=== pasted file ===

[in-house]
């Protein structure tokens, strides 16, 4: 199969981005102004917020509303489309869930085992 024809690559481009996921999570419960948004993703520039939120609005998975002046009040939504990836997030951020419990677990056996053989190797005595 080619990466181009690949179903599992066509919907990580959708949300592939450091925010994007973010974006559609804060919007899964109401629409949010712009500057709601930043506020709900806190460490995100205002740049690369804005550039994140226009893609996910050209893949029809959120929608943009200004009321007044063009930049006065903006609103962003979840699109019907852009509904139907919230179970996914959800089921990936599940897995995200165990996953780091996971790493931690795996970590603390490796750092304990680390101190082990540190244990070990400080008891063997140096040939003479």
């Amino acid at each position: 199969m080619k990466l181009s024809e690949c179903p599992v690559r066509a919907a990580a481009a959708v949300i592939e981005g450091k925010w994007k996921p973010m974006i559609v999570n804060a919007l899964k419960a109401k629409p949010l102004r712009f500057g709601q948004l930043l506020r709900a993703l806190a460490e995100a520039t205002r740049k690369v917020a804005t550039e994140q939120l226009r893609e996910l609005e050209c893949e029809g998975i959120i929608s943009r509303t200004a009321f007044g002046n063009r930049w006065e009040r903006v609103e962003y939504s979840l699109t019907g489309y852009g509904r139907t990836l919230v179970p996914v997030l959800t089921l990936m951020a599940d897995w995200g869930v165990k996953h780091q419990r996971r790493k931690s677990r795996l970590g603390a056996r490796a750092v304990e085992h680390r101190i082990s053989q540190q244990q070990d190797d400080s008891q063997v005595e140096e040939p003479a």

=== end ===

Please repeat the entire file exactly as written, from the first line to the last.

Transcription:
[in-house]
């Protein structure tokens, strides 16, 4: 199969981005102004917020509303489309869930085992 024809690559481009996921999570419960948004993703520039939120609005998975002046009040939504990836997030951020419990677990056996053989190797005595 080619990466181009690949179903599992066509919907990580959708949300592939450091925010994007973010974006559609804060919007899964109401629409949010712009500057709601930043506020709900806190460490995100205002740049690369804005550039994140226009893609996910050209893949029809959120929608943009200004009321007044063009930049006065903006609103962003979840699109019907852009509904139907919230179970996914959800089921990936599940897995995200165990996953780091996971790493931690795996970590603390490796750092304990680390101190082990540190244990070990400080008891063997140096040939003479």
């Amino acid at each position: 199969m080619k990466l181009s024809e690949c179903p599992v690559r066509a919907a990580a481009a959708v949300i592939e981005g450091k925010w994007k996921p973010m974006i559609v999570n804060a919007l899964k419960a109401k629409p949010l102004r712009f500057g709601q948004l930043l506020r709900a993703l806190a460490e995100a520039t205002r740049k690369v917020a804005t550039e994140q939120l226009r893609e996910l609005e050209c893949e029809g998975i959120i929608s943009r509303t200004a009321f007044g002046n063009r930049w006065e009040r903006v609103e962003y939504s979840l699109t019907g489309y852009g509904r139907t990836l919230v179970p996914v997030l959800t089921l990936m951020a599940d897995w995200g869930v165990k996953h780091q419990r996971r790493k931690s677990r795996l970590g603390a056996r490796a750092v304990e085992h680390r101190i082990s053989q540190q244990q070990d190797d400080s008891q063997v005595e140096e040939p003479a």